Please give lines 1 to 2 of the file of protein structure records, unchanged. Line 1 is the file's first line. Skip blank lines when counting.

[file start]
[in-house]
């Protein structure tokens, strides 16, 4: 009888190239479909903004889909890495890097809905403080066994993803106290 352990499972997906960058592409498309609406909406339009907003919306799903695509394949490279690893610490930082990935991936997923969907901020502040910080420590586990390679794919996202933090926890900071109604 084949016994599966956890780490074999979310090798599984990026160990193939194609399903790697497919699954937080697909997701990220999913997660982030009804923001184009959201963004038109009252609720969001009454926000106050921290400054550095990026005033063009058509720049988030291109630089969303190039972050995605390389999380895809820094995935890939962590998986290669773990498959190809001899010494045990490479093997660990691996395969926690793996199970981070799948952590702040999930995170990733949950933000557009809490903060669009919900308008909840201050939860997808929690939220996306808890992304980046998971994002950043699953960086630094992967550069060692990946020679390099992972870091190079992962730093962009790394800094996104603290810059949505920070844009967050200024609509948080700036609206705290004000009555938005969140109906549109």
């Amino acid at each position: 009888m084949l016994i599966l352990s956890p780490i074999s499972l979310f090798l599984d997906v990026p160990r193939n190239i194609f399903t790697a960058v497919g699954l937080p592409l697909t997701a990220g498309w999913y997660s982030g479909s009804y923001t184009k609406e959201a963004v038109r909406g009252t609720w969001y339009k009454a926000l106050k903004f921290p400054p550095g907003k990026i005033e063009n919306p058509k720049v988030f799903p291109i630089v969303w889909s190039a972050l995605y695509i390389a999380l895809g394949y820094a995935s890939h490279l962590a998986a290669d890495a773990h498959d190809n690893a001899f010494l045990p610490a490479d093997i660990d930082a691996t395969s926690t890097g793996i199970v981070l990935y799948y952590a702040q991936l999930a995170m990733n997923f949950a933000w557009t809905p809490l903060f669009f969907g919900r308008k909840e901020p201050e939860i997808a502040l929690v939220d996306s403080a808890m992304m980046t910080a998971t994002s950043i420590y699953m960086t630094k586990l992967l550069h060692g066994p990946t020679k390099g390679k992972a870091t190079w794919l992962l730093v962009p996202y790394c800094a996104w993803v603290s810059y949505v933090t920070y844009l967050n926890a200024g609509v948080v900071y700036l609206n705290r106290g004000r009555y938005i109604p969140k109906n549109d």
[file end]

[in-house]
């Protein structure tokens, strides 16, 4: 009888190239479909903004889909890495890097809905403080066994993803106290 352990499972997906960058592409498309609406909406339009907003919306799903695509394949490279690893610490930082990935991936997923969907901020502040910080420590586990390679794919996202933090926890900071109604 084949016994599966956890780490074999979310090798599984990026160990193939194609399903790697497919699954937080697909997701990220999913997660982030009804923001184009959201963004038109009252609720969001009454926000106050921290400054550095990026005033063009058509720049988030291109630089969303190039972050995605390389999380895809820094995935890939962590998986290669773990498959190809001899010494045990490479093997660990691996395969926690793996199970981070799948952590702040999930995170990733949950933000557009809490903060669009919900308008909840201050939860997808929690939220996306808890992304980046998971994002950043699953960086630094992967550069060692990946020679390099992972870091190079992962730093962009790394800094996104603290810059949505920070844009967050200024609509948080700036609206705290004000009555938005969140109906549109």